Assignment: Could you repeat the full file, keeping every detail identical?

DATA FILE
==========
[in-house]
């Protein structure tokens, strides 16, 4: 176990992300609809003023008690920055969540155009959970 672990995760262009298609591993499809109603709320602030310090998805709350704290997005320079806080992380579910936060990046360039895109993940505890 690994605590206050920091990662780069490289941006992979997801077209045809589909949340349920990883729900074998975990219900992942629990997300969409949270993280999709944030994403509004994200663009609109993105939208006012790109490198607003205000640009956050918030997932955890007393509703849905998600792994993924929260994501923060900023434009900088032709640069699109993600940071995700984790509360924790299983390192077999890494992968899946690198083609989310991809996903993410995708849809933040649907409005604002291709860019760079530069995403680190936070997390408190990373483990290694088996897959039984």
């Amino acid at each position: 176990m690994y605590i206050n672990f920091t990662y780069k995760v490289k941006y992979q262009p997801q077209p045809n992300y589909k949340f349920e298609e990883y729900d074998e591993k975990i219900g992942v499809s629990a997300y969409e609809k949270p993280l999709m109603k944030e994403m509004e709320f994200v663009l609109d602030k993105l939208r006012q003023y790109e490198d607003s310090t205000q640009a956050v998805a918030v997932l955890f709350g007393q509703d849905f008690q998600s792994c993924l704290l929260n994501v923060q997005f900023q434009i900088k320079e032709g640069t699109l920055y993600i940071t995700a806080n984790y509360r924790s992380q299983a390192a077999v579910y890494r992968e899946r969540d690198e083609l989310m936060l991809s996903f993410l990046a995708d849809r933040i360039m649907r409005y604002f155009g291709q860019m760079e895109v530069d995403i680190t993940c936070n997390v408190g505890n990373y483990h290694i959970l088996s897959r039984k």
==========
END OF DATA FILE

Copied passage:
[in-house]
């Protein structure tokens, strides 16, 4: 176990992300609809003023008690920055969540155009959970 672990995760262009298609591993499809109603709320602030310090998805709350704290997005320079806080992380579910936060990046360039895109993940505890 690994605590206050920091990662780069490289941006992979997801077209045809589909949340349920990883729900074998975990219900992942629990997300969409949270993280999709944030994403509004994200663009609109993105939208006012790109490198607003205000640009956050918030997932955890007393509703849905998600792994993924929260994501923060900023434009900088032709640069699109993600940071995700984790509360924790299983390192077999890494992968899946690198083609989310991809996903993410995708849809933040649907409005604002291709860019760079530069995403680190936070997390408190990373483990290694088996897959039984």
């Amino acid at each position: 176990m690994y605590i206050n672990f920091t990662y780069k995760v490289k941006y992979q262009p997801q077209p045809n992300y589909k949340f349920e298609e990883y729900d074998e591993k975990i219900g992942v499809s629990a997300y969409e609809k949270p993280l999709m109603k944030e994403m509004e709320f994200v663009l609109d602030k993105l939208r006012q003023y790109e490198d607003s310090t205000q640009a956050v998805a918030v997932l955890f709350g007393q509703d849905f008690q998600s792994c993924l704290l929260n994501v923060q997005f900023q434009i900088k320079e032709g640069t699109l920055y993600i940071t995700a806080n984790y509360r924790s992380q299983a390192a077999v579910y890494r992968e899946r969540d690198e083609l989310m936060l991809s996903f993410l990046a995708d849809r933040i360039m649907r409005y604002f155009g291709q860019m760079e895109v530069d995403i680190t993940c936070n997390v408190g505890n990373y483990h290694i959970l088996s897959r039984k």